Vaping Crisis Triggers Change in States with Legal Marijuana
Legal marijuana retailers in the U.S. have made some changes due to the vaping crisis. According to NPR, the report of vaping illnesses continues to mount, with the CDC still desperately trying to find a cause.
Meanwhile, some states responded by cracking down on vaping, imposing emergency restrictions in hopes that doctors can eventually find some answers.
But while vaping advocates have been rather critical of the government’s “heavy-handed” approach, legal cannabis retailers tend to agree that there needs to be more oversight when it comes to THC products.
Legal states have regulations in place to test cannabis and cannabis products for safety. However, none of them test for other ingredients, which makes it easy for substandard THC vape products to end up on store shelves.
To their credit, none of the open market products tested by the CDC contained vitamin E acetate, which remains the prime suspect in what now amounts to over 1,600 cases of lung damage.
Still, the regulatory gap raised concerns, prompting many shops to contact their suppliers and verify the ingredients in the vape cartridges. Although retailers are taking action, they feel that more focus needs to be put on the black market.
Kevin Heiderich is the co-owner of House of Cannabis, located in Tacoma, Washington. He is one of many owners who believes the industry needs more oversight. NPR explains:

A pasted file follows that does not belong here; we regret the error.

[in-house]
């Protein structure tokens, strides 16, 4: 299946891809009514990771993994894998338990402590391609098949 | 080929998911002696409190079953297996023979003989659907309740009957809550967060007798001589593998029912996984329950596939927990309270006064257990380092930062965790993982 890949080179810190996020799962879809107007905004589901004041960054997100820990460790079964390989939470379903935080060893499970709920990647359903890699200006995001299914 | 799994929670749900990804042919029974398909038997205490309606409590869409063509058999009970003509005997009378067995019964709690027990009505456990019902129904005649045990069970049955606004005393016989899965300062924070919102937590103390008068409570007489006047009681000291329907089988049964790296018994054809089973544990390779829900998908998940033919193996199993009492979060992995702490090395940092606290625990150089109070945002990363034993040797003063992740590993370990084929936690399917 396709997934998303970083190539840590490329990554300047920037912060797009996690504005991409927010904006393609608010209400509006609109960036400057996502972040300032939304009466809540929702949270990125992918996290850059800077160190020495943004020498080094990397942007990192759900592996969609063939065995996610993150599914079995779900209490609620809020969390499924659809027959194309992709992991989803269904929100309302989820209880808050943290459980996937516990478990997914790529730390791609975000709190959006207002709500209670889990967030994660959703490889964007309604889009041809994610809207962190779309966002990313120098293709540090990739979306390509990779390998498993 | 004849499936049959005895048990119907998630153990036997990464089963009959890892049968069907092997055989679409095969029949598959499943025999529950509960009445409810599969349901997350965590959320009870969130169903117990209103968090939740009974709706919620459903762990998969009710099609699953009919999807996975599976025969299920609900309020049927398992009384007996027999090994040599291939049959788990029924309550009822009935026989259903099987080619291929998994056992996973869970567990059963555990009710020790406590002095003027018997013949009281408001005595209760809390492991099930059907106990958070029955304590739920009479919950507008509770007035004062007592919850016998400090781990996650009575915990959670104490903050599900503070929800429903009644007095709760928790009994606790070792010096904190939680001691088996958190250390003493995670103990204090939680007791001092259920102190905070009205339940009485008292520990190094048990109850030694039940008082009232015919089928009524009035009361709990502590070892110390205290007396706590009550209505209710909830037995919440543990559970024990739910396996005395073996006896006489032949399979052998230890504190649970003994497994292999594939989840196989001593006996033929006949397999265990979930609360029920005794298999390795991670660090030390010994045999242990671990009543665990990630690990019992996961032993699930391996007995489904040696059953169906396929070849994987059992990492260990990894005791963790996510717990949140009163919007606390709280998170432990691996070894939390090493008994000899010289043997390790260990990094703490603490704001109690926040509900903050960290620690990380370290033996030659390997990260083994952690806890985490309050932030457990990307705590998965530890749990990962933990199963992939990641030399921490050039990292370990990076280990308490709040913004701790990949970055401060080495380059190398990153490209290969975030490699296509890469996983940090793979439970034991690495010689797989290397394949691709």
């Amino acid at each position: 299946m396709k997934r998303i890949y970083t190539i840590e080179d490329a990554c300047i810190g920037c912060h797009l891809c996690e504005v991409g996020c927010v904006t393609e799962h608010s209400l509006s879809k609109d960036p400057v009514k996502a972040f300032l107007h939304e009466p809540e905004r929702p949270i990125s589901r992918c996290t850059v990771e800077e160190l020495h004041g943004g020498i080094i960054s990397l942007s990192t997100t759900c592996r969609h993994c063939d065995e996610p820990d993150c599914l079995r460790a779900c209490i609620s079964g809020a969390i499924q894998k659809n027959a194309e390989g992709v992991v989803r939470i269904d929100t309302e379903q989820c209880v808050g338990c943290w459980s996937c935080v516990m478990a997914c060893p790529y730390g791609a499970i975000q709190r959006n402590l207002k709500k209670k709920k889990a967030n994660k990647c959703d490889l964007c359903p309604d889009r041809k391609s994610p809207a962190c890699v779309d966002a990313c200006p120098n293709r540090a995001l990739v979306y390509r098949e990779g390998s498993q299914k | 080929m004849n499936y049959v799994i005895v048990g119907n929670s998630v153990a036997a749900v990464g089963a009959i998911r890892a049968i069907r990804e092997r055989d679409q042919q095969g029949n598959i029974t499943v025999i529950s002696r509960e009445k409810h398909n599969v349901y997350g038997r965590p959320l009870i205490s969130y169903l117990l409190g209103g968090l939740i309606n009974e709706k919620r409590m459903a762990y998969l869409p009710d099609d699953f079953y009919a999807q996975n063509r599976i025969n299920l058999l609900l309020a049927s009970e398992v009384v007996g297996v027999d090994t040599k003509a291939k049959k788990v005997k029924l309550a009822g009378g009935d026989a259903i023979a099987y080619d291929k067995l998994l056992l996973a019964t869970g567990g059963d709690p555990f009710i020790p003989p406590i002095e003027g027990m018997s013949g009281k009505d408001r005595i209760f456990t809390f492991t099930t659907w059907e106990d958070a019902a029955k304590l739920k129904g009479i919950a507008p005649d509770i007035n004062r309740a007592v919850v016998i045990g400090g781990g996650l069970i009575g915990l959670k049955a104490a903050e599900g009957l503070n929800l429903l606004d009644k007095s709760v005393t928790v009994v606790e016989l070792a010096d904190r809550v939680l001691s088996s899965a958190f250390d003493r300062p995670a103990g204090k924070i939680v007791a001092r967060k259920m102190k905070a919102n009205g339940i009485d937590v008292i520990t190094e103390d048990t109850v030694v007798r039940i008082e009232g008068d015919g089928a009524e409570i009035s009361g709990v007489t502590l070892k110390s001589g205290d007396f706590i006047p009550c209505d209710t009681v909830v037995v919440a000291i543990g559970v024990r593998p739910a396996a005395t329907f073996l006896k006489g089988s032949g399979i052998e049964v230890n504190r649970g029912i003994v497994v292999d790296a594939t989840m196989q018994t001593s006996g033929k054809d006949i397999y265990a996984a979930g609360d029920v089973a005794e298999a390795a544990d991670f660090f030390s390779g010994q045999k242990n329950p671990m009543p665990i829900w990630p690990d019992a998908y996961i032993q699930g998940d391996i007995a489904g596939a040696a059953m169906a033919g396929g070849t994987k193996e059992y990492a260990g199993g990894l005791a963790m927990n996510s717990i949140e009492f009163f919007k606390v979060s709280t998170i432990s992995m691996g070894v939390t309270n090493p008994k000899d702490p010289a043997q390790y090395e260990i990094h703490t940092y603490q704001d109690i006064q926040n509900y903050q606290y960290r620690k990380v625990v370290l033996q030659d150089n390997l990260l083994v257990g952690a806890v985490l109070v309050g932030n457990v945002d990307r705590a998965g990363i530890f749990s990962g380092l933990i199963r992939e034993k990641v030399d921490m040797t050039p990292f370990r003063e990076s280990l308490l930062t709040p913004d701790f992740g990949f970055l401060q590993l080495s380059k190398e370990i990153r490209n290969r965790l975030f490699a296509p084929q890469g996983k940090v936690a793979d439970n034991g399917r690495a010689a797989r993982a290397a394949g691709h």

“Heidreich supports more rigorous testing so the regulated market is perceived as safer. This summer, his shops began contacting all their suppliers to verify what’s in their products.”
He is concerned about “bad actors” pushing dangerous products into the market, be it through legal or illegal means. He and others in the industry want to keep their products clean and safe, both for public health and their bottom lines.
“Hopefully, that is the exception to the rule, and any regulation that does come down puts an end to those sort of business practices. We don’t need those people in the market.”
The Need for Self-Regulation
Naturally, consumers have changed their buying habits when it comes to THC vapes. The recent illnesses bred a certain mistrust for a product that was rapidly growing in popularity.
But if Heidrich is any indication, businesses cannot wait for state governments extend their testing requirements for vape products. The onus is therefore on store owners to ensure that everything they receive is clean and safe.
However, this kind of initiative is not unheard of. In fact, the nicotine vape industry grew for years in the U.S. before the FDA regulated e-liquids in 2016. Prior to that, e-juice manufacturers relied on their reputation for success. As a result, they worked hard to provide high-quality liquids.
The e-cigarette industry had its own brief scare surrounding an ingredient called diacetyl, which health officials at the time (incorrectly) associated with lipoid pneumonia or “popcorn lung.” In response, manufacturers took it upon themselves to reduce diacetyl in their products or remove it entirely.
Ultimately, retailers need to take a strong initiative if they want to maintain public confidence and – hopefully – stem this growing epidemic.
WeedAdvisor’s Interest in Public Safety
During a time when information is sorely lacking, educating the public as much as possible is a critical step in preventing harm. This is why WeedAdvisor has been keeping track on the vaping epidemic’s developments.
We will continue to monitor the situation as it unfolds and provide some answers as they become available.